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Young B.C. welder tried the trades and never looked back

Russell Hixson
Young B.C. welder tried the trades and never looked back

When Natasha Kao was 23 she was going to university studying commerce. But when she got a chance to work with her hands as a welder helper, everything changed.

"I enjoyed that job a lot more and so I decided to become a welder," she said.

"It’s different every day."

The different kinds of welding, meeting new people on new jobs and constantly learning new skills had her hooked.

Kao started in 2010, beginning in structural construction and sawmill fabrication. She then moved to a heavy fabricating shop, catering to oil sands, mining, and chemical plants. After receiving her Red Seal, she shifted her focus to mining and logging, gaining service truck experience. With both shop and service truck experience, she then entered the pipe and pressure industry. Kao has also used her knowledge to teach up-and-coming trades students at the College of New Caledonia.

She currently works at the Red Chris mine, 80 km south of Dease Lake and 18 km southeast of the village of Iskut, B.C. The mine operates year round. The current workforce at Red Chris mine is 370 employees. About half the employees are from surrounding northern communities, over 35 per cent are First Nations and 16 per cent are female.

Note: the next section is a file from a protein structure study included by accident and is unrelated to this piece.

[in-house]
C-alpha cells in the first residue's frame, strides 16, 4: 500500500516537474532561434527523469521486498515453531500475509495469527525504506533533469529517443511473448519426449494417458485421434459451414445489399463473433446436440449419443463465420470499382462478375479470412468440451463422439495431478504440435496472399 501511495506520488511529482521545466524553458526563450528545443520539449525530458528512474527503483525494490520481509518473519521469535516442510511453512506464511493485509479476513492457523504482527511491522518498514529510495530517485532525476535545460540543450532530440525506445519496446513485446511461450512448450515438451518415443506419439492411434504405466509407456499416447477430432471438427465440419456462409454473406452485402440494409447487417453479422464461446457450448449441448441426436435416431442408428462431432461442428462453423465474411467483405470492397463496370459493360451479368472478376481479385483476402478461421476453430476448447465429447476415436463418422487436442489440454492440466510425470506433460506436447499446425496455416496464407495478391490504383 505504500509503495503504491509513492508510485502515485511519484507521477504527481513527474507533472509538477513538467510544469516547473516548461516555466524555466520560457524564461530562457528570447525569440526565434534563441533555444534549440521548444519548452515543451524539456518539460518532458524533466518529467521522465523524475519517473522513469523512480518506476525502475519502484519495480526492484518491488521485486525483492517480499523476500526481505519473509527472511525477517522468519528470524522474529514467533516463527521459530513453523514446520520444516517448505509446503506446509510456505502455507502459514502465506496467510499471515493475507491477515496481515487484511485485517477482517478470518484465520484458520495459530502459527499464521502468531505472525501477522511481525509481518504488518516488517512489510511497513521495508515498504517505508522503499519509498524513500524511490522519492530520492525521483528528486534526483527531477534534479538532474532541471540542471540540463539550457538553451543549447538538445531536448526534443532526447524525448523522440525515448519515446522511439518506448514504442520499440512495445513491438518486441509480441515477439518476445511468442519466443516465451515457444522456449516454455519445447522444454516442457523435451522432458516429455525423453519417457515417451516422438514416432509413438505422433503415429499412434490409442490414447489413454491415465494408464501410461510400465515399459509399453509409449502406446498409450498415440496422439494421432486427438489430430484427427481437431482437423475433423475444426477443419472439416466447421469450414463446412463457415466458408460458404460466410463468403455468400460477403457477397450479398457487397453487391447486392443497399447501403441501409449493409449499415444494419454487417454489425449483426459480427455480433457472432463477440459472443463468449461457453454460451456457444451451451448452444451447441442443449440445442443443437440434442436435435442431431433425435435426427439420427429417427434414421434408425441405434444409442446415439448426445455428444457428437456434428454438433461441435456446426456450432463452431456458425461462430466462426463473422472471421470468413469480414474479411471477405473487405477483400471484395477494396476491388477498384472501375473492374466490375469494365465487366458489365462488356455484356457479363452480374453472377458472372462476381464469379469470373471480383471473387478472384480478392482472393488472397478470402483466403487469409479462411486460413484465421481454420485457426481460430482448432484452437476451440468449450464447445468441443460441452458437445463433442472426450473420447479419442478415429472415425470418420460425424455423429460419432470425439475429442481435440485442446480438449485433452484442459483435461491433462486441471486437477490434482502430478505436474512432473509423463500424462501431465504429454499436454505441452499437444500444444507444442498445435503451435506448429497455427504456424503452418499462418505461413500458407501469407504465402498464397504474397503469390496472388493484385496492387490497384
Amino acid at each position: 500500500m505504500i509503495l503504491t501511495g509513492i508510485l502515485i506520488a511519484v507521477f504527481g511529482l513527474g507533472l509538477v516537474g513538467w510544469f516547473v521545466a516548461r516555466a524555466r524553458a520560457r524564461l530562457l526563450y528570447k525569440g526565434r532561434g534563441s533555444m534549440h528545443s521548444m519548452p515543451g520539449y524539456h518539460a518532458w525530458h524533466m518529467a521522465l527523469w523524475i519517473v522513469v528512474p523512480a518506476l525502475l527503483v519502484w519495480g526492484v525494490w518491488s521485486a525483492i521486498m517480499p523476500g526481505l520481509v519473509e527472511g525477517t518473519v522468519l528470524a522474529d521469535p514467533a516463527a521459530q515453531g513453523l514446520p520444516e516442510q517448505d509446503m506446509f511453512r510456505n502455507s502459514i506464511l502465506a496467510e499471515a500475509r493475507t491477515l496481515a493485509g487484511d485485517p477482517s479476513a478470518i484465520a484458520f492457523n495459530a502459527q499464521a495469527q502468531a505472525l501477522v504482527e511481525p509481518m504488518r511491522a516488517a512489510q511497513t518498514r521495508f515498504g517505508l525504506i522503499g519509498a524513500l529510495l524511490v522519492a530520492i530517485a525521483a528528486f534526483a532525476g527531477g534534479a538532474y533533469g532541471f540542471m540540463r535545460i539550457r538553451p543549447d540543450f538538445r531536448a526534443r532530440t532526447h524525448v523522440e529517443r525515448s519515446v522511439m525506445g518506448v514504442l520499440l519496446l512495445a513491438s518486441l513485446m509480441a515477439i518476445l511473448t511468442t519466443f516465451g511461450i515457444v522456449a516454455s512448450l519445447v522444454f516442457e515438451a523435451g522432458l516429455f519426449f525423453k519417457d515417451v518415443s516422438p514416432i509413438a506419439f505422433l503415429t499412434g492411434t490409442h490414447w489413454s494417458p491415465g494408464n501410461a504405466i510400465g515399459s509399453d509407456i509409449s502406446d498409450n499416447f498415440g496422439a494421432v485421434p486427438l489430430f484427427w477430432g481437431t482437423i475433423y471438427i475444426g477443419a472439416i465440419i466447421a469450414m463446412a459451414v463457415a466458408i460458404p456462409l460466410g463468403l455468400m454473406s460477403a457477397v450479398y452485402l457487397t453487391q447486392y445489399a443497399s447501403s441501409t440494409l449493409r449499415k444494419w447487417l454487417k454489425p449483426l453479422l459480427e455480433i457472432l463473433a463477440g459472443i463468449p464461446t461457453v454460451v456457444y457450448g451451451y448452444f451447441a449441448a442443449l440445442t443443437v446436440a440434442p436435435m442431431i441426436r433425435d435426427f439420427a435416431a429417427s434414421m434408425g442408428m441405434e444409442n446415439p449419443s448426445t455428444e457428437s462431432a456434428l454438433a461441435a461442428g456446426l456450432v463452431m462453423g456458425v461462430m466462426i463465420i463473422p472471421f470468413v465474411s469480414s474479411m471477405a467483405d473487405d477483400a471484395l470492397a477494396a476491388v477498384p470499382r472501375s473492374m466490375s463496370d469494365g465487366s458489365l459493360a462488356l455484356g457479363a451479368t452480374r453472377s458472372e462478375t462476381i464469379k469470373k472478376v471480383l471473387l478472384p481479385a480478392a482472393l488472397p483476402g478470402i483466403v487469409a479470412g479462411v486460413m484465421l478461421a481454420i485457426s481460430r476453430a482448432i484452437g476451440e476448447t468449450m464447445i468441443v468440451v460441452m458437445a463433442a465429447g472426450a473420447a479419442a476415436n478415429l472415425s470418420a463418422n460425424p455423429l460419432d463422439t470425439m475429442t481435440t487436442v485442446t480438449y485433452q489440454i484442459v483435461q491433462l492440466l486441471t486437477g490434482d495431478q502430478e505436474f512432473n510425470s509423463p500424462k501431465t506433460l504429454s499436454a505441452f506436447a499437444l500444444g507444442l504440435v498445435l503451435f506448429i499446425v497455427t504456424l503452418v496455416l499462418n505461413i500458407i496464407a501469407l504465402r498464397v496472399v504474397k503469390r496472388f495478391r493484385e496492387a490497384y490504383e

Kao is the only female trade worker at the mine. She said male or female, it takes a certain kind of personality to do it. The works is complex, the temperature can reach below -40 C and she works several weeks on and several weeks off. The physical demands are also high.

"I think there is a stereotype that it isn’t appealing and I don’t think things will change quickly," she said. "Lots of people don’t have general knowledge of any kinds of trades and are apprehensive. I had little knowledge about the trades."

Kao said it’s not always easy being one of the only tradeswomen on a site.

"Ninety-nine per cent of the time you don’t have issues with people," Kao said.

"But some can be kind of competitive and savage … you have to pick your battles. I don’t want to cause problems because then you get a bad name and your reputation follows you. Women have to brush off more than the average worker."

She said the best way to deal with other employees questioning her competence is to be unimpeachable.

"I would say make sure you are knowledgeable about what you are doing," she said.

"Then if someone argues with you, you can back it up."

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